Hello. So in them Buddha's teachings on the four foundations of mindfulness on this section of mindfulness of the body, he has an exercise on what's generally called the four elements. And the four elements are usually called earth, water, fire and air. And one of the reasons in this exercise is to become aware of our sensations of our body, in their elemental, properties, elemental manifestations. And one of the classic reasons for this meditation is to be able to experience our, our, our present moment experience, without the filter of self identification, without all that comes along with taking it personally and making it mine or it's happening to me or this is my experience. And to be able to kind of experience it directly, without any overlay of self, to do so impersonally in a sense, not but in personally sounds cold. So I kind of made up the term, pre personal or under personal, something, it's so intimate, that it's so close in and so intimate, so settled here, so connected here. That it though we stay so at the foundational level, before the mind starts bringing in ideas of me, myself and mine. So, one of the so this exercise in the forefoot in that four elements is meant to be an element of frees us from self self concerns, preoccupation. The elements, earth, water, air and fire. I don't know if it's appropriate to call it elements because the elements kind of like it's the elemental table, it to kind of imply some solid like atom, some things molecules, it's fundamental things that exist. And, but rather, that probably the better translation of dhatu, the Pali word is properties. And because there's many things that are dhatu is which are clearly not elemental in terms of things. They're elemental in terms of being fundamental, like the building blocks of something. But they're not things, their processes, their activities, they're things that are appearing and disappearing. And so, so these have to do with our sensations. So it's not our thoughts, it's not our feelings about it, but rather the sensations that might be there, providing the information that helps us understand, oh, this is an emotion, the sensations that tell us the impact that thinking might have. So the sensations to stay there. In the in the realm of sensations. The idea of the four properties, earth, water, fire and air, is to give us a little bit of an orientation of how to stay close in to these these different things. So they, the earth element is solidity, hardness, softness, firmness, maybe tightness, sometimes. So anything that kind of feels solid, or the opposite to kind of soft, that range is considered the earth element. Granite Rock is really hard, soft soil, the Earth is quite suddenly put your hand in water, the water element is one of the harder ones to experience. But the way that the tradition holds it up, is that it's fluidity with the kind of fluid fluidity where the fluid kind of holds together as what fluid is it's kind of water has a very little of force that keeps the molecules connected to each other. This spit in your mouth has more stickiness to it to itself. And, and, you know so, so things that hold things together, keep things kind of coalesced. So it's a little bit hard to feel and experience but maybe you get the idea. And then there's fire which is a temperature, hot and cold and and then. And then then there's the air element, the literal word and Pāli is not air, we say air, but it's wind. And then it's easy to understand that the elemental is level here is has to do with movement. So any movement we have in the body, as we're sitting still, for example, and there's some kind of movement, that's the, the wind element moving through us. And the so the, and it can be a delight to be able to put to rest ourself preoccupations with the rest all these kinds of concerns about me, myself and mine, and become so deeply personal, with our experience that the media personality personal is personal illness falls away. And so I tried under personal, personal I see in the chat, someone's suggesting sub personal, maybe underneath at all. And, but this is where the the idea, it's so personal, the idea of personal personal, falls away, it's kind of like, some people may have maybe had the experience of being in your home or in your bedroom, no one's around and maybe in your pajamas and your cozy with a cup of tea, and there's no self concerned about me, myself and mine, and you don't thinking about yourself just kind of cozy and settled. And there's no other person to bounce off of, to compare ourselves to or be in interaction with, and where you feel like it just okay to be ourselves. So in meditation, it can be this way where it's okay to be ourselves, that this is the maybe the one place where we can drop the social world, we can drop the responsibilities, we have to do it temporarily. So that we can get underneath to a deeper level of, of well-being of safety of, of comfort, that we're where we can be just be absorbed, in the simplicity of the moment, in the sensations of the experience. There's no agenda, that's why we're doing it for a purpose of trying to get concentrated or something, but just kind of floating in the sensations that come and go, kind of diving into them sinking into them. And to have a fairly good experience of becomes a wonderful personal experience of an alternative to all the me myself and mine mining that we go through the day with. It can be exhausting, how much our self concern is part and parcel of so many of the things we're doing all day long. Our preferences, we're trying to avoid what we want, we don't want, how we feel about things, our opinions, my opinions, how we we are in relationship to other people. It's many people can get exhausted from all the ways in which we're navigating ourselves in relationship to other people. And with challenges that we have in our lives, challenges tend to evoke a strong sense of self because the challenge is often has some personal quality, I had to figure out if it's happening to me, or I'm responsible, like to figure something out. And so this emphasis on ourselves as the agent or as the victim or as something kind of elicits more self. Some of that's okay. But it's really nice to know an alternative. It's really nice to know that there's no other way where we don't take things personally, but it doesn't feel cold. We just are present for things without measuring it against our idea of self or measuring against me myself in mind and what it means for me to do this for element meditation dropped down into the sensation that this deeper than personal is gives us a feeling for going about the challenges of our life without taking them so personally. Maybe they involve something that has to be done. But then we do it without the weight of Why'd me I shouldn't have to do it. Or this is too difficult for me. It just there's a simpler way of engaging where the me myself and mine doesn't interfere. It might be there in the background guiding a little bit but it doesn't interfere.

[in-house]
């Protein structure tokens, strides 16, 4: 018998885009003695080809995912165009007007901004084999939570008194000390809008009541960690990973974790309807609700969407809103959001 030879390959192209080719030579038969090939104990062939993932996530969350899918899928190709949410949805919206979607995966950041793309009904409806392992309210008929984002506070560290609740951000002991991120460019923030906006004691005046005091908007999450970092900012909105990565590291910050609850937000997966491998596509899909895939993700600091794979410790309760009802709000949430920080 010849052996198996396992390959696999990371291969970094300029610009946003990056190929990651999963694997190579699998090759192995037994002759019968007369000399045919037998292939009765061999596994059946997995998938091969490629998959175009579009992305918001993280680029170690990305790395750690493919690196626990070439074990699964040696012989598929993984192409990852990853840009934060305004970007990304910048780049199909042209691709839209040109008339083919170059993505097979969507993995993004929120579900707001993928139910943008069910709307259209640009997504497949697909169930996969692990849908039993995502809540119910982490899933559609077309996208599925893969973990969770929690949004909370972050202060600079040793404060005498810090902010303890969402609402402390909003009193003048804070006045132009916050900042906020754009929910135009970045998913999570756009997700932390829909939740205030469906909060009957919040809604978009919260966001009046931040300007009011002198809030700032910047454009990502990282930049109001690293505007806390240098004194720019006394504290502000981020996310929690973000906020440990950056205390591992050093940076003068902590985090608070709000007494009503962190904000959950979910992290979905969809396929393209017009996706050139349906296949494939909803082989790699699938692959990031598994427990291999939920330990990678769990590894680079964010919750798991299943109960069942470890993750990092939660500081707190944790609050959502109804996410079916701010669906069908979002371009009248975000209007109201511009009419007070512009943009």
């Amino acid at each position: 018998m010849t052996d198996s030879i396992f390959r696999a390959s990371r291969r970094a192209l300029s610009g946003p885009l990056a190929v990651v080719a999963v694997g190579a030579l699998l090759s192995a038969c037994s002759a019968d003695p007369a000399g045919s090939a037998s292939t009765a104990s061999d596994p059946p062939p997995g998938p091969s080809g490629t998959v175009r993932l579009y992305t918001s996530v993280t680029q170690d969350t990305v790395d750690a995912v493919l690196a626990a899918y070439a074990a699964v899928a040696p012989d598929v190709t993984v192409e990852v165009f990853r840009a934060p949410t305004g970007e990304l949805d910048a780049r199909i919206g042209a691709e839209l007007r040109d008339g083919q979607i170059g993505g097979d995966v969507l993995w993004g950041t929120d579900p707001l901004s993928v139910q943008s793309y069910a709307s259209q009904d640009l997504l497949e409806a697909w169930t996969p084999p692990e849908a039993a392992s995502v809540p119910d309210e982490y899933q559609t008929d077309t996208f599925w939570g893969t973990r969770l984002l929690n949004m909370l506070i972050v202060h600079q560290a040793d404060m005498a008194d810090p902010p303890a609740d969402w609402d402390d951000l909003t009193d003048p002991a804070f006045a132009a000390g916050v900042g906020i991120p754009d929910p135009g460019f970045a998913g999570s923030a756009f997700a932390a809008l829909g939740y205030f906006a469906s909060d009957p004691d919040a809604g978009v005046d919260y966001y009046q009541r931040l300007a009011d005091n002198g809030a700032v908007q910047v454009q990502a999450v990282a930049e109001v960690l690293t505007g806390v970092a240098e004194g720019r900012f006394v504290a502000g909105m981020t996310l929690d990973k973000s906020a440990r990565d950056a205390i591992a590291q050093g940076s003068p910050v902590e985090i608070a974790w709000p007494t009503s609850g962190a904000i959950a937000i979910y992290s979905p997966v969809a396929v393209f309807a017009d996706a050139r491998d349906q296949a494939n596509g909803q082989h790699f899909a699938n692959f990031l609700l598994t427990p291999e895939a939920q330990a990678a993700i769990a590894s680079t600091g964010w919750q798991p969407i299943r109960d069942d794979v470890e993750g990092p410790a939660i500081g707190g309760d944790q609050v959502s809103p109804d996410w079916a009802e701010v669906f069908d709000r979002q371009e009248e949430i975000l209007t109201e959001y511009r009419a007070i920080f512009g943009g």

So Some people find the four element meditation very meaningful. And in fact, for this insight, meditation practice that they learned in Asia. That was kind of the heart of it was this four element meditation, in that the heart of it was to really dropped down into the sensations of the experience, not the thoughts of the experience, the stories about the experience, not the idea of we take how we take it personally the experience, but actually dropping down and really staying intimately present for the sensations. And this gets really helpful, like with an emotion? What are the sensations of the emotion, and to course and travel and feel the sensations of the emotion? What are the sensations connected to thinking? What are the sensations involved in activity and movement that we're doing. And to spend some quality time in this sub personal realm of just the sensations is quite freeing. And the freedom of self that it provides, then becomes a reference point, to much better understand how much extra self we bring along, as we go about our life, including with our challenges. So So you might die if you feel inclined. See, if you could find a way to settle in, in some nice way at home or somewhere for a few minutes, here and there. To see if you can be so at ease, that you stop taking anything personally. It's just nature operating through you, just nature operating in this body that's here. And in not taking it personally not being aloof or cold, but rather, diving in to the sensations diving into the basic fundamental building blocks of sensations from which we build our interpretation of life. And, and see what that see if that teaches you something about a less self concerned way of being in the world. It's invaluable to do when we have challenges, because the challenges that that we have that get mixed up with self preoccupation, those challenges become much more difficult. But the less self there can be self. The agitation of self, the easier it is to take care of challenges in a responsible way. So thank you. So the end of the week, this Sunday, at IMC, we're going to have a community meeting I think the first in person community meeting since the pandemic. I know many of you are far away, but some of you are close by. And we're having at at about 11 o'clock, which is you know, after the usual Sunday morning program, and there's no need to register to come to a community meeting, if you just come to it. You do need to register to come to the dharma talk. And so and we'll talk about IMC we'll talk about the pandemic we'll talk about our COVID protocol and maybe he's changing it talk a little bit about the vision of IMC and how we're gonna go forward from here and hear from you a little bit about what did you think your ideas of IMC and how we'd go go on from here. And then in about a month, we'll do a similar kind of community meeting for the online community and we'll do it on Zoom. And there'll be information more about that later, mid April sometime. So thank you, and and look forward to being here with you on Monday.